Flipping Houses and Functional Obsolescence

by | BiggerPockets.com

I’m a bit of a snob when it comes to audio and video entertainment consumption. When high definition televisions first hit the market in 2004 I quickly snatched up a Samsung 42” DLP. Within months I completely abandoned any programming that wasn’t broadcast in 1080p. I just couldn’t stand watching standard definition broadcasts anymore. The image quality was too poor.

Unfortunately, the only shows available in HD at the time were wildlife related. Apparently the only cameramen that could afford the expensive equipment needed to record this stuff resided on the polar ice caps of Antarctica, or the African Serengeti. Needless to say, I watched a lot of penguin marches and cheetah vs. wildebeest chases back in those days.

Less than five years after I purchased that fancy TV, it died. The cost of repair exceeded what a new, lighter model with the same screen size was sold for at my favorite electronics store. The DLP rear-projection television had quickly become functionally obsolete.

About a $1,000 later I was the proud owner of a new 42” LCD HD TV, which will no doubt be worthless by year’s end.

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Removing Functionally Obsolete Items from a House before you Flip It

Retail homebuyers are a funny bunch. You may find this surprising but they expect everything in a fully remodeled home to work perfectly. That’s why whenever I acquire a property with functionally obsolete items like whole-house intercoms or central vacuum systems I have them removed. The same goes for aboveground swimming pools and spas.


It’s unlikely they work correctly. And even if they appear to be working properly when I purchase the property it’s highly probable they won’t be when the home inspection is done.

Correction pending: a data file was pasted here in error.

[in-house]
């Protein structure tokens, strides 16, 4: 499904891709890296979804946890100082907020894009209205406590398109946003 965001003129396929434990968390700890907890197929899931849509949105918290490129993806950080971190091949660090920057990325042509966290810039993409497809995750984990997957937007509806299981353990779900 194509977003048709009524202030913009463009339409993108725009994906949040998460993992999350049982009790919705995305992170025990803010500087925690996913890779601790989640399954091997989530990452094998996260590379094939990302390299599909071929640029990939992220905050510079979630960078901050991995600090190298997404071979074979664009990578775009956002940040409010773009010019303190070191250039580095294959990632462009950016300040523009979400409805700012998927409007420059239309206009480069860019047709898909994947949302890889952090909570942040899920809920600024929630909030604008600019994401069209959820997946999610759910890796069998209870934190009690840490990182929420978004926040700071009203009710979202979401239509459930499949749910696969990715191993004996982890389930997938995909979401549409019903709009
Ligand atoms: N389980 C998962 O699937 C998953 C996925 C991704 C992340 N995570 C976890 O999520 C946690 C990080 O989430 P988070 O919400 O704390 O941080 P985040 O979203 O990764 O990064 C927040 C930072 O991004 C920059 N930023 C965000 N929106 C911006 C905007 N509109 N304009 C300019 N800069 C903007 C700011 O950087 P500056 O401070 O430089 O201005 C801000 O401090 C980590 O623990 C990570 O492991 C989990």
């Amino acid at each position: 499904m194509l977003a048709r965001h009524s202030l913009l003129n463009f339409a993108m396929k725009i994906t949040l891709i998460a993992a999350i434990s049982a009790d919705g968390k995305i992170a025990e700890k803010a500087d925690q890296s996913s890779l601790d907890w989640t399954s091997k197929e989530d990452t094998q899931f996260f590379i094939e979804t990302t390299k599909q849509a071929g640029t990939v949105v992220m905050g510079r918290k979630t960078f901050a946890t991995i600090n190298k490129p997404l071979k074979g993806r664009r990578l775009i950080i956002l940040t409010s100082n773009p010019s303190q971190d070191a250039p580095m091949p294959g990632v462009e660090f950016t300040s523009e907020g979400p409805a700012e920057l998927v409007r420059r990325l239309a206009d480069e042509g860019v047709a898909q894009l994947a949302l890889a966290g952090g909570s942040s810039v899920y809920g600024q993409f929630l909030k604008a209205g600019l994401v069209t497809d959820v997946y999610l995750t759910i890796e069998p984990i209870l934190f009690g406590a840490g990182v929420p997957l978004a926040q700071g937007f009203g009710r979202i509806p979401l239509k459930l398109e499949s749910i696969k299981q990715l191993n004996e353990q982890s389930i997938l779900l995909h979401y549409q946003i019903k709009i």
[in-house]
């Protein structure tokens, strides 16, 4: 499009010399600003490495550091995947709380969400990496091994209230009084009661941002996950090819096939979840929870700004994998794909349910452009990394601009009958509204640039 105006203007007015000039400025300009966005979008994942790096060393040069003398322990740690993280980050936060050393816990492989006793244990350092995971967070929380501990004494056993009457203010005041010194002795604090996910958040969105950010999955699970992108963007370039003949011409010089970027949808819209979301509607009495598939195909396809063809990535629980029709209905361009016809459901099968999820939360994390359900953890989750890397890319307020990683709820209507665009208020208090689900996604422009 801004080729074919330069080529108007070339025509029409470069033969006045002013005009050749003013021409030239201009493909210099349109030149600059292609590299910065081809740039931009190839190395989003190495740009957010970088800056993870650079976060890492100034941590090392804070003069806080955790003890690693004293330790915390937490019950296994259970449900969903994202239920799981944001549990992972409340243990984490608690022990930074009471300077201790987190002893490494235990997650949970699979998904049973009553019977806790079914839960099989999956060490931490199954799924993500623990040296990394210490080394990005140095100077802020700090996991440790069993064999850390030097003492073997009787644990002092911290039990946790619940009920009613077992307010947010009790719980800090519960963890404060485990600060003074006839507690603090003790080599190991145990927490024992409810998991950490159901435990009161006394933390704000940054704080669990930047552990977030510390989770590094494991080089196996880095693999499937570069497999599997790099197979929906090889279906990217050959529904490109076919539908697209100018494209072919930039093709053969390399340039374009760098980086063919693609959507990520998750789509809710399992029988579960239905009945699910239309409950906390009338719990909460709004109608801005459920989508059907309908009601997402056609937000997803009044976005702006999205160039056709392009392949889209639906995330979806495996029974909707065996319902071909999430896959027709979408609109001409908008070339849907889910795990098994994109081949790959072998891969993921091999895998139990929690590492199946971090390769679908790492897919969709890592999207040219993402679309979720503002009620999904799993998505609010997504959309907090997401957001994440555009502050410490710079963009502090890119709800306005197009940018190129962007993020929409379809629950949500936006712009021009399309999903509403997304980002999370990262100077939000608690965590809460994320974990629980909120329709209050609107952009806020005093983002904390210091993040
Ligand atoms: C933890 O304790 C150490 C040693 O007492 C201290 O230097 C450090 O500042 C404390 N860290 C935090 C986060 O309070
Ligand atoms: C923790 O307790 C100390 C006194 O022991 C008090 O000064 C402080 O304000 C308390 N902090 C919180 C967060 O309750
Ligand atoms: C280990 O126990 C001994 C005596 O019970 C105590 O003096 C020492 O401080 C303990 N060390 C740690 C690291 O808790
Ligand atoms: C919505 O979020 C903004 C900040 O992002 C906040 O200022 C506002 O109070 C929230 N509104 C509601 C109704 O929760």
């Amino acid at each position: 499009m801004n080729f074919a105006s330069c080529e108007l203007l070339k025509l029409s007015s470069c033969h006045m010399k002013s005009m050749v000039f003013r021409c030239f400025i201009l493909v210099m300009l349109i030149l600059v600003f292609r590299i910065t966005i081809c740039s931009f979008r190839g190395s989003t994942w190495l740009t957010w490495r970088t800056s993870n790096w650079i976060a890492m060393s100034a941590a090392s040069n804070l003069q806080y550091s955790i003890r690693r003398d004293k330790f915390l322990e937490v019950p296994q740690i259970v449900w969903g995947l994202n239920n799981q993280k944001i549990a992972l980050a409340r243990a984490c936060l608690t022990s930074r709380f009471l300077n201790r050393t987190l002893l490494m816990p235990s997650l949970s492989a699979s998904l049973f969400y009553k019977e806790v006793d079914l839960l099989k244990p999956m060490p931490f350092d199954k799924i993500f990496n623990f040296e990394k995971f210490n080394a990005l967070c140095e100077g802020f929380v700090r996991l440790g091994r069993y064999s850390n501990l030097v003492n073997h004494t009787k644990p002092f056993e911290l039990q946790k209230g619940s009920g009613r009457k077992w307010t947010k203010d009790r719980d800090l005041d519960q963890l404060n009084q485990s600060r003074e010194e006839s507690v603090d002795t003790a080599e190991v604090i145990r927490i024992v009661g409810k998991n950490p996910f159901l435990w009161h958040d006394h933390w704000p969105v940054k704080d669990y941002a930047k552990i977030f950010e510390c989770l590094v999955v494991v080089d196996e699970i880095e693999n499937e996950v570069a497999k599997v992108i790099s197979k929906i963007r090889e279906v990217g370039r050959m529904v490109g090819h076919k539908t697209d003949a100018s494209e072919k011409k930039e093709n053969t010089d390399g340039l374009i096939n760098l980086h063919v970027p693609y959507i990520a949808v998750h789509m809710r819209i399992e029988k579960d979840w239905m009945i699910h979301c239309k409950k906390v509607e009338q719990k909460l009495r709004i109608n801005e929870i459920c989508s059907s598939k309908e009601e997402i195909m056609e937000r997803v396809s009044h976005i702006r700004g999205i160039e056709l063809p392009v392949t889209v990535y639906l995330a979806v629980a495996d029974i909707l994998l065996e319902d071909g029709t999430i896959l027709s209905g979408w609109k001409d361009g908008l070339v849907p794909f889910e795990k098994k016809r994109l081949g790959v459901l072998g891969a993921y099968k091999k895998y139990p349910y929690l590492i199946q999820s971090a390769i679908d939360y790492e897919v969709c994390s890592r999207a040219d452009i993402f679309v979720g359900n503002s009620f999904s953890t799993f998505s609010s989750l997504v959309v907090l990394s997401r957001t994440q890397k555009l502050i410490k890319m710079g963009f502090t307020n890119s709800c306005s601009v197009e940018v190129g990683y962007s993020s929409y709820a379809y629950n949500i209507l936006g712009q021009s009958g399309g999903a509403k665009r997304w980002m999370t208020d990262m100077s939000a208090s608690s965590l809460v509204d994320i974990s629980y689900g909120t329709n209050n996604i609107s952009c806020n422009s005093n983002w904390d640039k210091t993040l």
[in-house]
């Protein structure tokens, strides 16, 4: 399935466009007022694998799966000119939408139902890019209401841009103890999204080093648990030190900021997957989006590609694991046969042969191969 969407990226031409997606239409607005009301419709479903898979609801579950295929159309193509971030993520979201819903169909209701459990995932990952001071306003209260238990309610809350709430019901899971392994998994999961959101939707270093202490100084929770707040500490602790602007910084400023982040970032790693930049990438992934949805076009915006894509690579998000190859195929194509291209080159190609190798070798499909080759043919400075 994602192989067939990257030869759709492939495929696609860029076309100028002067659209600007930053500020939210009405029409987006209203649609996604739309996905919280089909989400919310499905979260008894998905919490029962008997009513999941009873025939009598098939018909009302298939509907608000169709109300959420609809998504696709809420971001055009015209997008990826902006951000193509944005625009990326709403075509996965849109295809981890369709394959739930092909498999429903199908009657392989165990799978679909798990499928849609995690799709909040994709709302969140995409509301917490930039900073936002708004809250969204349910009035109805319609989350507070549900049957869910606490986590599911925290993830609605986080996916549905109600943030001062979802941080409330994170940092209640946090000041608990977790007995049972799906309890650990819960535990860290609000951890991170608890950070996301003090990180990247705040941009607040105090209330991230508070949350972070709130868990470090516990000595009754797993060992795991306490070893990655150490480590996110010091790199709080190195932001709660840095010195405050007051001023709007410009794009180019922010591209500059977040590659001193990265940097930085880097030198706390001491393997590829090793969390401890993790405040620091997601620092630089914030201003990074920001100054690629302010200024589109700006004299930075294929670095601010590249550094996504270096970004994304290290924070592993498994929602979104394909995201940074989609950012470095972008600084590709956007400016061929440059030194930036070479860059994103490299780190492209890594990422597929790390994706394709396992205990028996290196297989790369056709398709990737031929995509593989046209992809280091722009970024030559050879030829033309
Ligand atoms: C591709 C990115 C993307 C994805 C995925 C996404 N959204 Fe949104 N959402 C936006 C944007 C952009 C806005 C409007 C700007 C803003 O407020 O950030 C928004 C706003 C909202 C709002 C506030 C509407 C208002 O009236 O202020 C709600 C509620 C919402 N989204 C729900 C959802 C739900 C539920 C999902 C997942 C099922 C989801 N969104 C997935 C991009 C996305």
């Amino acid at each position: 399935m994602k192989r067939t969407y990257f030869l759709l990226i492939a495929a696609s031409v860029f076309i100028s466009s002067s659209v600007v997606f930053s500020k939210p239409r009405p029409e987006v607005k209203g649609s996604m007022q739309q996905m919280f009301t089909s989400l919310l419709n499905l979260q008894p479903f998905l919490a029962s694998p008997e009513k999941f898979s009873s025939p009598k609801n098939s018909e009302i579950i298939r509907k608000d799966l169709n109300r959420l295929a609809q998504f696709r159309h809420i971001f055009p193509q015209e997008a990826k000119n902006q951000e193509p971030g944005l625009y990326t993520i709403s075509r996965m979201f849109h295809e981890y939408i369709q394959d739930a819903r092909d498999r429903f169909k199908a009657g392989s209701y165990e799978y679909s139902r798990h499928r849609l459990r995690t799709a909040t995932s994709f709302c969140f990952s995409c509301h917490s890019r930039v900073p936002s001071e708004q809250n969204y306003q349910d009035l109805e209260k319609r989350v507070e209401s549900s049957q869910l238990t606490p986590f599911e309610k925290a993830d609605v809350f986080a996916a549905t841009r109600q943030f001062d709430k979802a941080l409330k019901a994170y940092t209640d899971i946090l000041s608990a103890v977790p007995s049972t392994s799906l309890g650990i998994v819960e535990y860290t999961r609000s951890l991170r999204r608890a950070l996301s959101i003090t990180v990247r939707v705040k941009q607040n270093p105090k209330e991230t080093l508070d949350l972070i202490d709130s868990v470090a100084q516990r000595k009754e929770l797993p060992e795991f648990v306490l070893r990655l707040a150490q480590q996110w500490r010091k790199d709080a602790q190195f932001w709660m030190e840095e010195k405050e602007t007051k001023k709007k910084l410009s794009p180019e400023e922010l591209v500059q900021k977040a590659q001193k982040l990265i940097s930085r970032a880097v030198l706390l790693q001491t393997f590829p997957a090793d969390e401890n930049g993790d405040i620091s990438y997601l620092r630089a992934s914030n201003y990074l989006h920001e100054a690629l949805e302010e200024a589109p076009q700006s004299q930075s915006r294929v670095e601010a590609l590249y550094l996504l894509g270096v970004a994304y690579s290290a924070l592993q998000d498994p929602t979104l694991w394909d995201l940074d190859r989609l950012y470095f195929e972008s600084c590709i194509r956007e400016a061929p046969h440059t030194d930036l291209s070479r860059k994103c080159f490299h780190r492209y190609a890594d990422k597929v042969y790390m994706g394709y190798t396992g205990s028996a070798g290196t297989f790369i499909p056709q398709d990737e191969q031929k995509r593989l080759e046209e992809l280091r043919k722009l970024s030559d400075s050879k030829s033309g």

And then guess what happens?

The retail homebuyer expects me to pay to fix something that’s cheaper to replace. Or worse, they demand I drop the sales price so they can choose their own replacement.

I’m much better of just getting rid of these items. Take it from me – the buyer will not miss something they never knew was there. I highly recommend you remove anything inside or outside a property that isn’t essential to basic operation – before you market it for sale.

About Author

Marty (G+) is the Chief Financial Officer for Rising Sun Capital Group, LLC, a real estate investment firm based in Gilbert, AZ. His firm purchases homes at the courthouse steps and public REO auctions. They have two exit strategies, either fix and flip or seller financing.


  1. This is an unusual short but important article that can ONLY be learned through DIRECT EXPERIENCE. Murphy’s Law, if it has potential to interfere with the sale, it will!

    When I interview home buyers for wants and needs, then find the house according to those wants and needs, and they want a pool or spa (I am in Los Angeles, so it is very common), I can be assured that when I present the home they will want it. I have their wants and needs sheet. so if they vacillate, I can pull that out. And I go over the property inspection that the seller has paid for and explain that to them.

    I remember @Sharon Vornholt offering on Probate Sales to pull all the stuff out and store it or sell it for a profit (I guess antiques?)

    Nice job, Marty! Well done!

    • Sharon Vornholt

      You are right Brian. I always offer to clean out the house and as a matter of course I put a figure in my offer just in case they take me up on it (which they usually do).

      You can sometimes get something worth re-selling, but mostly it’s junk. But it accomplishes the one thing they don’t want to deal with; cleaning out the house! It allows them to move forward with the deal. I always make that same offer to absentee owners too.